Finance firms ramped up efforts to hire workers in the year after Brexit, with big banks Barclays and JP Morgan and fintech Revolut leading the charge, according to exclusive figures shared with City A.M.
London banks, accountants and fintechs led the recruitment charge in 2022, offering more one in two of every vacancy in England and Wales in the financial services sector, according to research by recruiter Morgan McKinley and data analytics firm Vacancysoft.
Finance firms in the two countries tried to hire just over 87,000 workers last year, the highest level recorded by the two organisations and up more than 27 per cent on 2021.
The new research indicates the financial services jobs market is holding up well despite greater trade friction between London and Brussels after Brexit.
The Brexit transition period ended on 31 December 2020.
A deal establishing the framework of how UK banks and other financial services firms will interact with European customers has still yet to be reached.
There had been a litany of gloomy warnings in the run up to Britain leaving the EU about jobs flowing out of the City and into Europe.
Part of the rise in job openings may be driven by bankers who previously worked in London leaving after Brexit.
However, some of the world’s biggest banks ramped up recruitment activity in 2022, signalling sentiment toward London as a global finance hub is still strong.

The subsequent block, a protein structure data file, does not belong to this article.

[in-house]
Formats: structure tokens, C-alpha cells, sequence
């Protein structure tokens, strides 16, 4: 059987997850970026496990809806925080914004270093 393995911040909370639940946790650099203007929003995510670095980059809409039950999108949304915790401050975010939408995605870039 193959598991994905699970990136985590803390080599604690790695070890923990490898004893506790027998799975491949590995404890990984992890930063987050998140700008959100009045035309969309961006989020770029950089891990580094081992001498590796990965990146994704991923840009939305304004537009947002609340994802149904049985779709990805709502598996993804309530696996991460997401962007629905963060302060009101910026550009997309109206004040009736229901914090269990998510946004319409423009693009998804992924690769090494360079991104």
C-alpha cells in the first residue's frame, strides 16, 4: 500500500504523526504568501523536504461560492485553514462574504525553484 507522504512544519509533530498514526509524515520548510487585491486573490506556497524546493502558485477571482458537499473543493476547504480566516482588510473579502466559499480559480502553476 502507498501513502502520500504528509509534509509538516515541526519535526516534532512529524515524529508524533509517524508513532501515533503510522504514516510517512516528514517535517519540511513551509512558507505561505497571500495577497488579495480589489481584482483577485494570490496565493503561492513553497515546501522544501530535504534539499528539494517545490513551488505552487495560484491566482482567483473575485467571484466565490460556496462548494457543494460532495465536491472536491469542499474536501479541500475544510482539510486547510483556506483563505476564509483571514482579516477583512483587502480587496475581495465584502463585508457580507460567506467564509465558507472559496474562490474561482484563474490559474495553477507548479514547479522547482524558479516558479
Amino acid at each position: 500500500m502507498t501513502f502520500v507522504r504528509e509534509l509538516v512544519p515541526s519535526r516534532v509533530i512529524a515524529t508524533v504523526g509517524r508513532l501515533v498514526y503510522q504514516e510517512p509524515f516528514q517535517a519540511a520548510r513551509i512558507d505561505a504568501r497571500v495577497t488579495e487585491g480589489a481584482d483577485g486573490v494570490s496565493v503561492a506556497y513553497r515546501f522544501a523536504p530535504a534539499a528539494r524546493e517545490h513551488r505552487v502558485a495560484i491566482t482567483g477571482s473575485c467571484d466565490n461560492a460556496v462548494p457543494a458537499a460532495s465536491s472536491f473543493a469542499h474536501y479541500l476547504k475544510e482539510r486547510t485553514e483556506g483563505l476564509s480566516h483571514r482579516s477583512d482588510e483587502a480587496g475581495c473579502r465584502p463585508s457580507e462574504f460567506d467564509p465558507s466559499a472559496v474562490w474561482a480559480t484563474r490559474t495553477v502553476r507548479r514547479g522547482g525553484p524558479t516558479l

A spokesperson for the Mayor of London told City A.M.: “Our financial sector is a national asset that’s fundamental to the economic strength of the whole country.”
“London remains a world-leading financial centre, which is continuing to create new jobs and opportunities for growth.”
Barclays was the busiest firm, according to the report, closely followed by Wall Street titans JP Morgan and Bank of America.
Job openings in the UK’s fintech sector collapsed in the second half of last year, tumbling from more than 5,000 in the first quarter to the lowest level since the end of 2020 in the final three months of the year.
Challenger bank Revolut led a strong recruitment drive last year.
Hakan Enver, managing director of Morgan McKinley, said: “Firms will need the right support and reassurance from the government to provide confidence in what is likely to be an uncertain year.”
“The government must take action to solidify the UK’s competitive advantage and inject investment into both London and the rest of the UK by increasing trade deals, simplifying tax and investing in technology innovation,” he added.
Vacancies in the final quarter of last year fell quickly, signalling the financial services jobs market could be in for a tougher time in 2023. Britain is expected to tumble into a long, albeit shallow recession, lasting all of this year.